Iranian President Mahmoud Ahmadinejad is a leading figure in a tyrannical regime that has murdered untold numbers of his own people and which funds international terrorism that has claimed the lives of many Americans, including our soldiers in Iraq. He is a Holocaust denier and, like the government he fronts, is a font of vicious anti-Semitic invective that has repeatedly threatened to destroy the State of Israel. But, according to a Michigan congressman, Americans should mind their manners when speaking of him.

Republican Justin Amash is a second generation Palestinian-American and is apparently under the impression that any comparison of even one of the vilest figures on the international stage to a monkey is a sign of racism against Persians or perhaps prejudice against Muslims and Arabs. Amash lashed out at Senator John McCain today for a humorous tweet in which the Arizona senator made fun of Ahmadinejad’s stated desire to be the first Iranian in space. The Iranians made an unsubstantiated claim that they sent a monkey into space last week and when he heard Ahmadinejad’s comment, McCain, like many other Americans, couldn’t contain his mirth on his Twitter feed:

So Ahmadinejad wants to be first Iranian in space – wasn’t he just there last week? “Iran launches monkey into space”

When he was told of criticism of his remark, the caustic McCain sent out another tweet:

Re: Iran space tweet – lighten up folks, can’t everyone take a joke?

But Amash doesn’t think taking Ahmadinejad’s name in vain is funny and tweeted the following:

Maybe you should wisen up & not make racist jokes.

Race is the third rail of American politics and any comment that smacks of hatred is abhorrent. But the attempt to depict Ahmadinejad as a victim of Western prejudice lacks credibility. The day that Americans can’t crack wise about a purveyor of hatred is one in which we not only have lost our sense of humor but also our moral compass.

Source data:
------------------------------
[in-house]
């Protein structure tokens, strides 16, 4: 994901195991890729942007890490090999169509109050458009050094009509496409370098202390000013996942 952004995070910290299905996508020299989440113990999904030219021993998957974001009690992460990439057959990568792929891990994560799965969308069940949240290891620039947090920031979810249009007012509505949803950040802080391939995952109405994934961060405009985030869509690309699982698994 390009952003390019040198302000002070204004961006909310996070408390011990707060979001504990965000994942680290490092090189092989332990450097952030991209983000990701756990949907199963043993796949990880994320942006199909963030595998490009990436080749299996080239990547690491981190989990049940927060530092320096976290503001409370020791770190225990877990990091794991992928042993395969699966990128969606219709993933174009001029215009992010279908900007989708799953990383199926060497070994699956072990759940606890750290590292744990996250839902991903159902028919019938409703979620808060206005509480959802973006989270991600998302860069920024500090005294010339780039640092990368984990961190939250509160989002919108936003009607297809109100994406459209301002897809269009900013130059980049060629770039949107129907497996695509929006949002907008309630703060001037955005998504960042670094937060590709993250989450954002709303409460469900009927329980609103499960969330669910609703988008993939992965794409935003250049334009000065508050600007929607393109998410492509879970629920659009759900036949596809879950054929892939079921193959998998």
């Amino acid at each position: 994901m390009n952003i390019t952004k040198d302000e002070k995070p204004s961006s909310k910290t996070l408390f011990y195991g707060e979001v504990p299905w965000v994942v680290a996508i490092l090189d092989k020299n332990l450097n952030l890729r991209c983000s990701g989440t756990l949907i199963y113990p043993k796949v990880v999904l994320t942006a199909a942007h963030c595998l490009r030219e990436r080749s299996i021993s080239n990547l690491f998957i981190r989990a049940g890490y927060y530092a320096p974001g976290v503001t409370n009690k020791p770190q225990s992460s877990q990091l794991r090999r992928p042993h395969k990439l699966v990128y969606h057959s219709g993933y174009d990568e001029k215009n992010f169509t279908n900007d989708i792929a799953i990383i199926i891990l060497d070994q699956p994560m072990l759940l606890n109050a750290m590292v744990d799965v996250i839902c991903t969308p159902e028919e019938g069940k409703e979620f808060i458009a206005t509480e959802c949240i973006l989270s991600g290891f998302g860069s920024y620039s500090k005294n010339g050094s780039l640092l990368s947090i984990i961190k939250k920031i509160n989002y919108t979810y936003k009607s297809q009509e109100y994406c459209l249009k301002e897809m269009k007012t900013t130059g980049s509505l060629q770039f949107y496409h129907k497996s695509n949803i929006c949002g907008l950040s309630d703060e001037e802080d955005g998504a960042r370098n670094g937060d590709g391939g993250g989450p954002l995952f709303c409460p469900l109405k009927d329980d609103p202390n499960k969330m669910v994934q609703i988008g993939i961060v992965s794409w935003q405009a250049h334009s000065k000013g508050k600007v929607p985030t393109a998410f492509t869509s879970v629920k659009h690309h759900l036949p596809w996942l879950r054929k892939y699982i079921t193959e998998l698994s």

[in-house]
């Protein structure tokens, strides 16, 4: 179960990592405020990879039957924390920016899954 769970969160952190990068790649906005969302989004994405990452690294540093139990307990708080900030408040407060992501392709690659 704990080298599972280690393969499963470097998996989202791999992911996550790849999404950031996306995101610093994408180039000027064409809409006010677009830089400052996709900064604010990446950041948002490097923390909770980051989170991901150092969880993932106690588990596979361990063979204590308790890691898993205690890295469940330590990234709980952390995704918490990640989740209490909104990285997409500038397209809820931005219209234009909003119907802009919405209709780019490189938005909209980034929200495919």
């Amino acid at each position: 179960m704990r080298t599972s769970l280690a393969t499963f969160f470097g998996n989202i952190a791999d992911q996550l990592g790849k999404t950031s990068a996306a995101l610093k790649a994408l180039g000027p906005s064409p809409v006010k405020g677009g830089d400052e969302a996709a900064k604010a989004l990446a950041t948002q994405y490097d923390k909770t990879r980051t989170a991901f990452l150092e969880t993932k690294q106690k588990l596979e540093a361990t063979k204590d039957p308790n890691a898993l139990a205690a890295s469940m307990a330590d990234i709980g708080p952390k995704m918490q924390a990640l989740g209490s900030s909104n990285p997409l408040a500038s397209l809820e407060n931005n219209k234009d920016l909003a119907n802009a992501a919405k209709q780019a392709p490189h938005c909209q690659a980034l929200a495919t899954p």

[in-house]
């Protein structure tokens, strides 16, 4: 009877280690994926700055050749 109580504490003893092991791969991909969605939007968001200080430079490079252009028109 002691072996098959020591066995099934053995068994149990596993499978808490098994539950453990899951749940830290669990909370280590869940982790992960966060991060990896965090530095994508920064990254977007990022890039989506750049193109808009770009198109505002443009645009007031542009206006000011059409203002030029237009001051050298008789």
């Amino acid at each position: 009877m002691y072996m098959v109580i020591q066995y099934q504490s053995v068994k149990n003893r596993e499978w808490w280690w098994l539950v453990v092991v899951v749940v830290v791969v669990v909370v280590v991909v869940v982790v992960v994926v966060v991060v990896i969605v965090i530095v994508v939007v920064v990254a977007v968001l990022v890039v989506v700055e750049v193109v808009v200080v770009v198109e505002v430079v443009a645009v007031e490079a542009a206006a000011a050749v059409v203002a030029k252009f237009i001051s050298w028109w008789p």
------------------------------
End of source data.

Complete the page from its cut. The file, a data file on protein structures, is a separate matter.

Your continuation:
The conceit of Amash’s attempt to take McCain to the woodshed is the idea that Westerners see all third world peoples as animals who are less than human and unworthy of respect. But McCain wasn’t trying to imply that Iranians or Muslims are monkeys. He was poking fun at a man whose fantastical utterances and unabashed hate has become the butt of jokes for Westerners for years. Indeed, the problem with Ahmadinejad is that too many Americans don’t take the hatred and the existential threat his regime poses to Israel as well as to the security of the world seriously because he is a comic figure and so easily lampooned. If American comics have dehumanized him, it is not very different from the way Adolf Hitler and his Nazi and fascist allies were depicted in American popular culture before the world learned the tragic truth about the Holocaust. It is a not unnatural reaction for those who are themselves dehumanized by haters to return the favor, if only in humorous context. Although he denies the Holocaust while plotting a new one, Ahmadinejad is not the equivalent of Adolf Hitler. But one has to wonder how anyone, let alone a member of Congress, can muster up much outrage about some comic sniping aimed at the Iranian leader.

Amash is probably trying to use McCain’s tweet to further the popular idea that American Muslims and Arabs are suffering under the burden of prejudice. Though the post-9/11 backlash is more myth than reality, it would have been a terrible thing had McCain actually slurred Muslims or Persians. But he didn’t. He just made a joke about Ahmadinejad and the poor primate that is alleged to have been strapped into a rocket by his terrorist masters.

Americans have always laughed at their enemies. It is a healthy reaction and speaks of our self-confidence as well as our justified contempt for those who despise our democracy and threaten the peace of the world. The only questions about Ahmadinejad’s humanity stem from the hate that he spews, not a silly jest. Amash’s faux outrage about the insult directed at the Iranian president tells us more about his priorities than it does about those of McCain. 

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